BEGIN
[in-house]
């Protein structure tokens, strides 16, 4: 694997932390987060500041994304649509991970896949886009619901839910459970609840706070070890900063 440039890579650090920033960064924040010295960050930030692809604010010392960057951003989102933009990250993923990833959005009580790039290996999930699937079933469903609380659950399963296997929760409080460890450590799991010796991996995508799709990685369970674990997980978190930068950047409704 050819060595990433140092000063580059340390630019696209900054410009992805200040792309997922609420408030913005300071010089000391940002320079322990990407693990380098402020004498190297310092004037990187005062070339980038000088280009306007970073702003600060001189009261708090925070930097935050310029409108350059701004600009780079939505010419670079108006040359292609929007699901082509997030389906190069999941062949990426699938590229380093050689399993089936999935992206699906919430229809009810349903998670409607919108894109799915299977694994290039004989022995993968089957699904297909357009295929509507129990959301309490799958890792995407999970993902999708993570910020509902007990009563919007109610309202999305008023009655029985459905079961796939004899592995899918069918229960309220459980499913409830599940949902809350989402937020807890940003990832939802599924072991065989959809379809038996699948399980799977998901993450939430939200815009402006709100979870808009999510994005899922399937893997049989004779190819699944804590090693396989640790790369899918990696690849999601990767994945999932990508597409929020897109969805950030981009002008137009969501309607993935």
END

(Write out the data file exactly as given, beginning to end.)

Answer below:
[in-house]
């Protein structure tokens, strides 16, 4: 694997932390987060500041994304649509991970896949886009619901839910459970609840706070070890900063 440039890579650090920033960064924040010295960050930030692809604010010392960057951003989102933009990250993923990833959005009580790039290996999930699937079933469903609380659950399963296997929760409080460890450590799991010796991996995508799709990685369970674990997980978190930068950047409704 050819060595990433140092000063580059340390630019696209900054410009992805200040792309997922609420408030913005300071010089000391940002320079322990990407693990380098402020004498190297310092004037990187005062070339980038000088280009306007970073702003600060001189009261708090925070930097935050310029409108350059701004600009780079939505010419670079108006040359292609929007699901082509997030389906190069999941062949990426699938590229380093050689399993089936999935992206699906919430229809009810349903998670409607919108894109799915299977694994290039004989022995993968089957699904297909357009295929509507129990959301309490799958890792995407999970993902999708993570910020509902007990009563919007109610309202999305008023009655029985459905079961796939004899592995899918069918229960309220459980499913409830599940949902809350989402937020807890940003990832939802599924072991065989959809379809038996699948399980799977998901993450939430939200815009402006709100979870808009999510994005899922399937893997049989004779190819699944804590090693396989640790790369899918990696690849999601990767994945999932990508597409929020897109969805950030981009002008137009969501309607993935």